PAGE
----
Fortunately, our school district then transferred him to a private autism school which has been much more effective with dealing with his behaviors, although it has taken an entire year to even get him to the point of attending for an entire day. (we are just 15 minutes shy of that goal now)

I only mention all this because we (his doctors and I) did find several solutions that may be useful to others. One was (as Leslie mentioned) identifying and treating sources of pain; for my son, this involved severe headaches (during which he would bash his head on the wall or bash his head into my head), and treating with natural anti-inflammatories. Another issue was gut/upper GI pain due to H.Pylori infection, and seeing his symptoms improve with treatment.

But the one thing that has helped the most has been treating his extremely low lithium level (using natural lithium orotate). Not saying this is the solution for each and every kid, but definitely worth looking into. We now go days and sometimes weeks without any aggressive episodes. Here is a link to Dr. Amy Yasko's talk on the lithium connection in autism, in case anyone is interested.
(hope it's okay to post this here - I just thought if it helps even one parent/child, it's worth it)


Home school is an option. It doesn't help the school system, but I know a lot of families who home school with children who are Autistic.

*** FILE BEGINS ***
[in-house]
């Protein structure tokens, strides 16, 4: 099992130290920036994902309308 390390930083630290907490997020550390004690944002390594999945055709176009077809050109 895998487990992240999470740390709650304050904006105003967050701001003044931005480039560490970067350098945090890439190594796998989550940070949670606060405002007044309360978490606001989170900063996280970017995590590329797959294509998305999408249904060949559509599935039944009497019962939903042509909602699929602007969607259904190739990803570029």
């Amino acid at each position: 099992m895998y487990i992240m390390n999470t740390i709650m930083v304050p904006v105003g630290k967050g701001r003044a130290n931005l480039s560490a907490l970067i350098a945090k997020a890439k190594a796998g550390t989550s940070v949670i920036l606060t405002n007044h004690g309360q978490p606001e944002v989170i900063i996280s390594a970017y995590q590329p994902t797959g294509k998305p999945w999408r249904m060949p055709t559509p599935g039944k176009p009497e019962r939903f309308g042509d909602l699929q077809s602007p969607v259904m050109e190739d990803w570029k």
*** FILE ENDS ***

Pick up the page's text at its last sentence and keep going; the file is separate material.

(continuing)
Terrified of future

I made this comment after the AOA piece from the parent who placed their child in a residential placement, that I really don't know WHAT the "system" is going to do with the behavior kids as they get bigger. My son does have some aggressive behaviors like pinching, biting, hair-pulling. We have curtailed a lot of it but it's not zero and I'm not sure it will ever be zero again. We work with a lot of specialists, ALL at our own expense. Many of my son's classmates don't have that luxury (and by that I mean, the luxury of credit cards to rack up that autism debt). My friend placed her young adult son in a group home and he was kicked out for aggression (actually this was after months of them drugging him with a whole slew of anti-psychotics, he had previously been on a tiny dose of one drug, and then they informed her that the next time he had an aggressive episode that they were calling the cops, he's nonverbal. So she brought him home, again.) I didn't even know that could happen. I know this young man, he's delightful 98% of the time.
Frankly, I'm terrified of the future. It's almost like I shouldn't think of it or I freeze and cannot put one foot in front of the other. I worry for my son, but I lay awake at night worrying about all the autistic kids and society and my typical kids.